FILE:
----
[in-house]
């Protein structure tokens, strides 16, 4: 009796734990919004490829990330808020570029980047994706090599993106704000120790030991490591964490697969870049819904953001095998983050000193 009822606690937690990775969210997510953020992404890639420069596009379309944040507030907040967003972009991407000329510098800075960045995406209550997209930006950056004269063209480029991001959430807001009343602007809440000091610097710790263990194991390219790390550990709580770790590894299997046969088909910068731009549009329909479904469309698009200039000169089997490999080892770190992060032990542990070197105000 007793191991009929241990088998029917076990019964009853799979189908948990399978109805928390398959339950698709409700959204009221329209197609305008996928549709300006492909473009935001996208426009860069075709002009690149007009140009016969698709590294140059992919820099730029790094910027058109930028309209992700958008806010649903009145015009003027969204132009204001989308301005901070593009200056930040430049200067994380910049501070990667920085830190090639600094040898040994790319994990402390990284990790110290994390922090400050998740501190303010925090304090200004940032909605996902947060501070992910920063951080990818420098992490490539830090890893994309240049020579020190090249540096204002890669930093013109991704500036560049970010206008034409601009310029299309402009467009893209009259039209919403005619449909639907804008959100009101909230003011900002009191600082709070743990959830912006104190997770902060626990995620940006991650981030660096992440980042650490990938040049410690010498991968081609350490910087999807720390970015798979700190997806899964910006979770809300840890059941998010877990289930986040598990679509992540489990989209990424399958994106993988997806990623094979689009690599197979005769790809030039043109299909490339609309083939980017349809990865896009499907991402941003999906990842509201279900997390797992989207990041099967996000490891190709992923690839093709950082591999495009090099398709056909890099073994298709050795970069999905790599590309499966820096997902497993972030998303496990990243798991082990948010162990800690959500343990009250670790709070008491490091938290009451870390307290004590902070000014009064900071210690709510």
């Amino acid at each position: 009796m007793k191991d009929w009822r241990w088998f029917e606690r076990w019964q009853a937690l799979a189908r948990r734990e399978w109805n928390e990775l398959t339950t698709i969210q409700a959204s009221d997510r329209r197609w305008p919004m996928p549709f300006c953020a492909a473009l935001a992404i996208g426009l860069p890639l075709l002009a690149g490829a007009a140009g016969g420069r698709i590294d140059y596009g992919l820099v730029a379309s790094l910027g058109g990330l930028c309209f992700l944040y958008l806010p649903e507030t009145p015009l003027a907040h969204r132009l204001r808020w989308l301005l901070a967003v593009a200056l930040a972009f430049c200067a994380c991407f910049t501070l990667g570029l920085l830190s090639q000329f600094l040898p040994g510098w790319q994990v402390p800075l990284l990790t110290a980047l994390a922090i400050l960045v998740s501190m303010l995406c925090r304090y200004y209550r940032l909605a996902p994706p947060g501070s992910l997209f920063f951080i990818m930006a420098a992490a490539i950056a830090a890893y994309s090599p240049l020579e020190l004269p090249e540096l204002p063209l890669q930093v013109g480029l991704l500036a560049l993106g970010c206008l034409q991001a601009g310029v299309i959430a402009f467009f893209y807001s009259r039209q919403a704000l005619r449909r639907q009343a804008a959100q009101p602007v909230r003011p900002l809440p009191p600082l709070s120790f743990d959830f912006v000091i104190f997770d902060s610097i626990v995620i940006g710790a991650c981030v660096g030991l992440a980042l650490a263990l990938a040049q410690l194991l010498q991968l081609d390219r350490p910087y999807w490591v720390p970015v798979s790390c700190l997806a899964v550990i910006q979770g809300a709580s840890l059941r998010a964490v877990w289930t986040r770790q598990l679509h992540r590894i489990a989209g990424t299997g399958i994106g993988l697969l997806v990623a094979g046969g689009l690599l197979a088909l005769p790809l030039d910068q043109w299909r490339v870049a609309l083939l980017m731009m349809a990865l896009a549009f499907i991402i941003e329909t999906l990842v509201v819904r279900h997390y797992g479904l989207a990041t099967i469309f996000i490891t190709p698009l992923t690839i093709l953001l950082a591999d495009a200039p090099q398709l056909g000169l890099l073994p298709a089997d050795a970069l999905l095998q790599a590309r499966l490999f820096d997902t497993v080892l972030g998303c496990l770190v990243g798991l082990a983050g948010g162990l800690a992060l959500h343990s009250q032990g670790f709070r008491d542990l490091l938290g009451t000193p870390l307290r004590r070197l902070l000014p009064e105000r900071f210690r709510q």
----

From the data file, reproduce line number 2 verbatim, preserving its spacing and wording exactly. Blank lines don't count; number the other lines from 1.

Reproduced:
């Protein structure tokens, strides 16, 4: 009796734990919004490829990330808020570029980047994706090599993106704000120790030991490591964490697969870049819904953001095998983050000193 009822606690937690990775969210997510953020992404890639420069596009379309944040507030907040967003972009991407000329510098800075960045995406209550997209930006950056004269063209480029991001959430807001009343602007809440000091610097710790263990194991390219790390550990709580770790590894299997046969088909910068731009549009329909479904469309698009200039000169089997490999080892770190992060032990542990070197105000 007793191991009929241990088998029917076990019964009853799979189908948990399978109805928390398959339950698709409700959204009221329209197609305008996928549709300006492909473009935001996208426009860069075709002009690149007009140009016969698709590294140059992919820099730029790094910027058109930028309209992700958008806010649903009145015009003027969204132009204001989308301005901070593009200056930040430049200067994380910049501070990667920085830190090639600094040898040994790319994990402390990284990790110290994390922090400050998740501190303010925090304090200004940032909605996902947060501070992910920063951080990818420098992490490539830090890893994309240049020579020190090249540096204002890669930093013109991704500036560049970010206008034409601009310029299309402009467009893209009259039209919403005619449909639907804008959100009101909230003011900002009191600082709070743990959830912006104190997770902060626990995620940006991650981030660096992440980042650490990938040049410690010498991968081609350490910087999807720390970015798979700190997806899964910006979770809300840890059941998010877990289930986040598990679509992540489990989209990424399958994106993988997806990623094979689009690599197979005769790809030039043109299909490339609309083939980017349809990865896009499907991402941003999906990842509201279900997390797992989207990041099967996000490891190709992923690839093709950082591999495009090099398709056909890099073994298709050795970069999905790599590309499966820096997902497993972030998303496990990243798991082990948010162990800690959500343990009250670790709070008491490091938290009451870390307290004590902070000014009064900071210690709510």